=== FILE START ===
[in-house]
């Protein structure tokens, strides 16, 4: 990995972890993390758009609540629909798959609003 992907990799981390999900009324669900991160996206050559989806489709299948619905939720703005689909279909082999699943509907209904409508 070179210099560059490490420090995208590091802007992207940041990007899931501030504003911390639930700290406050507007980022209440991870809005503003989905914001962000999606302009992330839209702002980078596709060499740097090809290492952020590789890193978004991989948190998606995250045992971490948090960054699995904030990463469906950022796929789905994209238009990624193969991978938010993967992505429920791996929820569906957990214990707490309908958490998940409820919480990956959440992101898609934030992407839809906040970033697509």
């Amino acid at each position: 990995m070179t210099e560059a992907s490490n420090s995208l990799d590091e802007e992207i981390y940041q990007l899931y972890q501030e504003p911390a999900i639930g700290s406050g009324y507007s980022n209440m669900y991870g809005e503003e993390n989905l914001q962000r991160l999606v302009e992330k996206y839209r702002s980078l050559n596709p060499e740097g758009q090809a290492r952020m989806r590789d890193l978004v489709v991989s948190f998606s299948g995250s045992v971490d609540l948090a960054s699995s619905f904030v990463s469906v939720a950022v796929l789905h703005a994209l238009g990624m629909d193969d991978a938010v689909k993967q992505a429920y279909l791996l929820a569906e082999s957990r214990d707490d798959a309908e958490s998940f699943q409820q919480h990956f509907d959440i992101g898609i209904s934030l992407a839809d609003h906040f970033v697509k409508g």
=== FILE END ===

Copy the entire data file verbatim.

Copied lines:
[in-house]
């Protein structure tokens, strides 16, 4: 990995972890993390758009609540629909798959609003 992907990799981390999900009324669900991160996206050559989806489709299948619905939720703005689909279909082999699943509907209904409508 070179210099560059490490420090995208590091802007992207940041990007899931501030504003911390639930700290406050507007980022209440991870809005503003989905914001962000999606302009992330839209702002980078596709060499740097090809290492952020590789890193978004991989948190998606995250045992971490948090960054699995904030990463469906950022796929789905994209238009990624193969991978938010993967992505429920791996929820569906957990214990707490309908958490998940409820919480990956959440992101898609934030992407839809906040970033697509």
């Amino acid at each position: 990995m070179t210099e560059a992907s490490n420090s995208l990799d590091e802007e992207i981390y940041q990007l899931y972890q501030e504003p911390a999900i639930g700290s406050g009324y507007s980022n209440m669900y991870g809005e503003e993390n989905l914001q962000r991160l999606v302009e992330k996206y839209r702002s980078l050559n596709p060499e740097g758009q090809a290492r952020m989806r590789d890193l978004v489709v991989s948190f998606s299948g995250s045992v971490d609540l948090a960054s699995s619905f904030v990463s469906v939720a950022v796929l789905h703005a994209l238009g990624m629909d193969d991978a938010v689909k993967q992505a429920y279909l791996l929820a569906e082999s957990r214990d707490d798959a309908e958490s998940f699943q409820q919480h990956f509907d959440i992101g898609i209904s934030l992407a839809d609003h906040f970033v697509k409508g």